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Nidec's charismatic founder still in search for a successor

Like SoftBank and Uniqlo magnates, Shigenobu Nagamori struggles to retire

Nidec founder, Chairman and CEO Shigenobu Nagamori, who has led the company since 1973, has been looking for a successor.

TOKYO -- Japanese motor maker Nidec is to hire Jun Seki, the vice chief operating officer at Nissan Motor, as a potential candidate for president.

Seki is the third outside executive recruited by Shigenobu Nagamori, Nidec's chairman and chief executive, as a candidate for the position. 

Like Masayoshi Son, SoftBank Group's president and chief executive, and Tadashi Yanai, president and chief executive of Fast Retailing, Nagamori is a charismatic leader struggling in his search for a successor.

Meeting reporters on Wednesday morning, Nagamori was noncommittal on press reports that Seki will join Nidec as a candidate for its presidency.

Financial statements for Nidec, SoftBank and Fast Retailing all include their founders as business risks, stating that operations risk impairment if something befell them.

"We have been struggling to find my successor for 10 years. It's best if we have a charismatic person, but we couldn't find anyone no matter how hard we looked," Nagamori said in an interview.

Raised by parents who sold vegetables from a cart, Nagamori's hungry spirit has always been a driving force. He founded Nidec in a prefabricated hut along the Katsura River in Kyoto in 1973, and has built it up into a company with consolidated sales of nearly 2 trillion yen ($18.28 billion). Nidec acquired more than 60 local and foreign companies along the way, and nobody doubts it will be tough following in Nagamori's footsteps.

An engineer, Nagamori places great emphasis on the workshop. He has always been skeptical of professional managers with more generalized corporate and industrial experience. 

Some industry watchers say Nagamori tapped Seki because of his long track record heading manufacturing operations.

Nagamori has already recruited two other possible candidates for the position, both also from the Nissan group. The first, Bunsei Kure, joined Nidec in 2013 from Calsonic Kansei, a Nissan-affiliated auto parts maker since renamed Marelli. Kure was promoted to representative director and executive vice president but left Nidec in 2015.

The second was Hiroyuki Yoshimoto who had worked at Nissan and Calsonic. Coming to the fore through the reconstruction of a Nidec subsidiary, Yoshimoto was promoted to president last year from executive vice president by Nagamori, who retained the position of chief executive.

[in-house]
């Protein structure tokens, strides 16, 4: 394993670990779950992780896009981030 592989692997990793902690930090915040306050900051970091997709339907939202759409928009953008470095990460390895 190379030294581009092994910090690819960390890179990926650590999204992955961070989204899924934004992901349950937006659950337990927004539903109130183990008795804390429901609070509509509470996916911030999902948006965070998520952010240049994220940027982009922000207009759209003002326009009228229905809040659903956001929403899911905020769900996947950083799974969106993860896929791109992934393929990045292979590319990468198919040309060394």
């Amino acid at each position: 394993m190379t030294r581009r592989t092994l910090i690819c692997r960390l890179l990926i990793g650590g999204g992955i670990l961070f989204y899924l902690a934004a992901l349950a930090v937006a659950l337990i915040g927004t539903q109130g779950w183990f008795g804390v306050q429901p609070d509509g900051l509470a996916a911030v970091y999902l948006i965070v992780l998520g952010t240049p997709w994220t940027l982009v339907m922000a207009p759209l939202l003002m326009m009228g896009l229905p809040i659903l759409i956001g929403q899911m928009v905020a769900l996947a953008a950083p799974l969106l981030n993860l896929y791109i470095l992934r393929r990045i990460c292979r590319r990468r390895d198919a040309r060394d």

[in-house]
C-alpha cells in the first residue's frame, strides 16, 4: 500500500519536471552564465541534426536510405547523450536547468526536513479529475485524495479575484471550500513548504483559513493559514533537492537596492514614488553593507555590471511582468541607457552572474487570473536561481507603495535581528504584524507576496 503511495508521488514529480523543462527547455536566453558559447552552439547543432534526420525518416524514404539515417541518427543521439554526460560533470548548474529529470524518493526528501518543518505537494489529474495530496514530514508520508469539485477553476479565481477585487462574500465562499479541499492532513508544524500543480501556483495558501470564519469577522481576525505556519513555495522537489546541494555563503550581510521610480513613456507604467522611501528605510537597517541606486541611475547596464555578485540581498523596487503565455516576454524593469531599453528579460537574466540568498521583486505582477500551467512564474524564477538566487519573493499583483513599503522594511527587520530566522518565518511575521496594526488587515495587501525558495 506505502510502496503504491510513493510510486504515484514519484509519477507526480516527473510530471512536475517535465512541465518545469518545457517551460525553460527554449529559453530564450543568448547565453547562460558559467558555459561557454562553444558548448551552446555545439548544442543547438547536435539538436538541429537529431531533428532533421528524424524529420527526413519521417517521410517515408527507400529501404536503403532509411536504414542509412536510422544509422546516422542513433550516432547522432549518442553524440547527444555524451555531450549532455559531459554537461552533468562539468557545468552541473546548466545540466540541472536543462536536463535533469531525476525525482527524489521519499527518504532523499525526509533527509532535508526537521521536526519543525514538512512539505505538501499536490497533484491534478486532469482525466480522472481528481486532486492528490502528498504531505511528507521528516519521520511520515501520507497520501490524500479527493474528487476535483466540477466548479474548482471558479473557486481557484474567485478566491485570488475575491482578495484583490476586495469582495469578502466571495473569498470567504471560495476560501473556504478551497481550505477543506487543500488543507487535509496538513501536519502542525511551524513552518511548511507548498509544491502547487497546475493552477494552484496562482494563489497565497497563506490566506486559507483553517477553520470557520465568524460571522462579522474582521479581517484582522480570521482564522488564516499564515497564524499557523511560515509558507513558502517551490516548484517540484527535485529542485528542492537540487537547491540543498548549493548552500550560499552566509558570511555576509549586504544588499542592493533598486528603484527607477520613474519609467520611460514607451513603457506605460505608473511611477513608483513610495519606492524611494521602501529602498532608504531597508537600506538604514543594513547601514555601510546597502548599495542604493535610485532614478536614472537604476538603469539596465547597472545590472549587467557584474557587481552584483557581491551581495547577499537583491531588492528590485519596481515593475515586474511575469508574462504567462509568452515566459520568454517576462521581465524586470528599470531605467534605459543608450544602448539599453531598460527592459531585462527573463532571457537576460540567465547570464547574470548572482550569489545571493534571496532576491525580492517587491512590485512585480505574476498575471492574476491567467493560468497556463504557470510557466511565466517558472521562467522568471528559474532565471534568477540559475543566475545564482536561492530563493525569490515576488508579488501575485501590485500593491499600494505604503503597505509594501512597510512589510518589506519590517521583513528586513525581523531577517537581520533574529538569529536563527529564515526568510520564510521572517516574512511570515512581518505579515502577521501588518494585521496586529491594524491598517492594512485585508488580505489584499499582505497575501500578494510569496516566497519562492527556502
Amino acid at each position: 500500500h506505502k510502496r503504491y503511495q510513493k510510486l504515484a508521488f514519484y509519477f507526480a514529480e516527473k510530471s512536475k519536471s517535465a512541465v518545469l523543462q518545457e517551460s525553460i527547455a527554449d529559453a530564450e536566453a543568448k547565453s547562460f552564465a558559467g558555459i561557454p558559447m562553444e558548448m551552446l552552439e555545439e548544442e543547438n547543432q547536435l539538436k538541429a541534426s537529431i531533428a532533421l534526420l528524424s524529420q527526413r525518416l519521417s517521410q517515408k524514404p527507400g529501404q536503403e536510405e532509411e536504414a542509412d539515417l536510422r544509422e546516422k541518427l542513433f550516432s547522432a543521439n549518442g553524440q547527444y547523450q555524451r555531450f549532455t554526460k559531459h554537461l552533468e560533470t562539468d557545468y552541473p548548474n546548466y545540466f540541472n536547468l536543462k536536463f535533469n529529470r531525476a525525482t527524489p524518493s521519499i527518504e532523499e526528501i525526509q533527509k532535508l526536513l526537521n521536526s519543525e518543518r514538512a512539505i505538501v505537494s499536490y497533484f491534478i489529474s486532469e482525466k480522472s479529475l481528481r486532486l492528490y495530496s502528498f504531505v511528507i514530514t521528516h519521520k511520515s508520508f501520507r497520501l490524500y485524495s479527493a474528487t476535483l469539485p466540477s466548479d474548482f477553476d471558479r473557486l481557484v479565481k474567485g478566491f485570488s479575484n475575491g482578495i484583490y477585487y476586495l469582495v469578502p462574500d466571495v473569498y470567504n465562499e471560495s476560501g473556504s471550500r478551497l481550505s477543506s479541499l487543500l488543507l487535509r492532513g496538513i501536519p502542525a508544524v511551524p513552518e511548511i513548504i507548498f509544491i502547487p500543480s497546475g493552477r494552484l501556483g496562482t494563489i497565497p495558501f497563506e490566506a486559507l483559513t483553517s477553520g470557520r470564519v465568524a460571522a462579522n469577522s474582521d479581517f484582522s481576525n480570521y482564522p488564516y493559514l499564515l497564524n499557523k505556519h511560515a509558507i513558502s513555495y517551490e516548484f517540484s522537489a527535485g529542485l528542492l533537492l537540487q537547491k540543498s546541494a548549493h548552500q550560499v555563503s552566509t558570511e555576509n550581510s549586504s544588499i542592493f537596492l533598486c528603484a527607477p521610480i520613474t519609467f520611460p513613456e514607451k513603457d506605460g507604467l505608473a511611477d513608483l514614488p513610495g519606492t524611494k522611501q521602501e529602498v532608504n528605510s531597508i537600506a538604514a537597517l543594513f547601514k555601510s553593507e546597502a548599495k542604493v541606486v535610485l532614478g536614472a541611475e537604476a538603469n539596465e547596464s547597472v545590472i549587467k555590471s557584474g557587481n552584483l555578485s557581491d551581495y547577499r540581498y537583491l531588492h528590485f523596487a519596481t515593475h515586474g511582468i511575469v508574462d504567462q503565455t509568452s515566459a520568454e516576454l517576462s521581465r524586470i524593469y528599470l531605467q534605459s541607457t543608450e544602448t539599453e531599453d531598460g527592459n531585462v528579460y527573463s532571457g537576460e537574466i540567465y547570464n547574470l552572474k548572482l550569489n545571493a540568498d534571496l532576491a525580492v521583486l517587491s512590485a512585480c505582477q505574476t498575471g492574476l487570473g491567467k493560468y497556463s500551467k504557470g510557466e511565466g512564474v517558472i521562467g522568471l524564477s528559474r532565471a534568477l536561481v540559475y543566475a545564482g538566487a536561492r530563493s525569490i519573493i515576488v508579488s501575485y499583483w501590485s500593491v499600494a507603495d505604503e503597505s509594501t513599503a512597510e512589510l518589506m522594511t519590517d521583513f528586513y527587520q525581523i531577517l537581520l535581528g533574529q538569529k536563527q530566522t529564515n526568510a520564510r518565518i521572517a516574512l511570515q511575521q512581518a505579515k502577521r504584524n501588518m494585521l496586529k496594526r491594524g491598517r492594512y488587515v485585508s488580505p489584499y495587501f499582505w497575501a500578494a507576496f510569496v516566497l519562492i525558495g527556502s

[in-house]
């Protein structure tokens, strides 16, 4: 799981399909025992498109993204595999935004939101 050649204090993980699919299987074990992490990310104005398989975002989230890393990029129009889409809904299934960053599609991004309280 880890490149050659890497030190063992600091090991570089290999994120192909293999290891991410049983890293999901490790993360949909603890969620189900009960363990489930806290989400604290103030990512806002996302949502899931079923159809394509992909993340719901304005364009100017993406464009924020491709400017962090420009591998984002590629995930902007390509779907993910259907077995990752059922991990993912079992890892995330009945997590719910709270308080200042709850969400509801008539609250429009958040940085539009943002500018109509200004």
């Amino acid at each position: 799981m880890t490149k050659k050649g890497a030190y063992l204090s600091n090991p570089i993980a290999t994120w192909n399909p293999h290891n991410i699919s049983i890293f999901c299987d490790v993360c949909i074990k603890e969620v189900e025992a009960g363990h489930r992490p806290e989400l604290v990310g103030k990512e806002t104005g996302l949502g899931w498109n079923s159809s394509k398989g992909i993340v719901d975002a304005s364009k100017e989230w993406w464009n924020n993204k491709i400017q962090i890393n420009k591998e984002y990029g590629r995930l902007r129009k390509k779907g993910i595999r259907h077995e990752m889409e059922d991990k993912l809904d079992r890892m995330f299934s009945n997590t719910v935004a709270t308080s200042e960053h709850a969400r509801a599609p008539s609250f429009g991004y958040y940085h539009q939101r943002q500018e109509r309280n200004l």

At the news conference in early 2018 to announce Yoshimoto's promotion, Nagamori said, "After picking him, my biggest task is to foster him so that he can manage the company equally well."

Although the transition of power from Nagamori to Yoshimoto appeared smooth, Nidec slumped. In January, when Nidec announced a sharp downward revision of the group earnings projection for the fiscal year ending Mar. 31, 2019, Nagamori described it as "a decline we have never experienced."

Yoshimoto was told by Nagamori to turn around overseas operations, which include the large motor business, but that may not yet have generated satisfactory results. 

"If I had said, 'I will take care of everything,' [Nagamori] would have placed greater expectations on me," Yoshimoto said in a late December interview. "Frankly, I am still looking at his back as I do my work."

Many other Japanese companies have had resort to trial and error when the time comes for charismatic founders to retire. Son set up SoftBank Academia in 2010 to educate his successor. Still not 55, he announced that he would step down as president at 60. In 2014, he recruited Nikesh Arora, a vice president at Google, as his likely successor instead of going for a candidate from the academy.

In 2016, Son thought better of handing over to Arora. "I thought of resigning but have got my appetite back." He has since made some aggressive moves, including the establishment of huge investment funds and acquiring Arm Holdings, a British multinational semiconductor and software design company.

Yanai handed the presidency of Fast Retailing to Genichi Tamatsuka in 2002 when he was 53. Dissatisfied with Tamatsuka's performance, Yanai took it back while holding on to chairmanship.

Despite announcing plans to step down as president at 65, Yanai said in 2013, "It is impossible to resign at a time when the globalization of operations is accelerating."

An example of a successful transfer to professional managers is Suntory Holdings, which recruited Takeshi Niinami as president from Lawson where he had been chairman.

The helm at Kyocera, which is often compared with Nidec, was also taken over smoothly after founder Kazuo Inamori left. 

While charismatic top executives often build strong companies, they can be exceptionally tough to replace. These individuals may also have expanded operations during periods of higher growth. Nagamori's struggle for a successor, with its false starts and reversals, is therefore being watched closely by other top executives facing a similar problem. 

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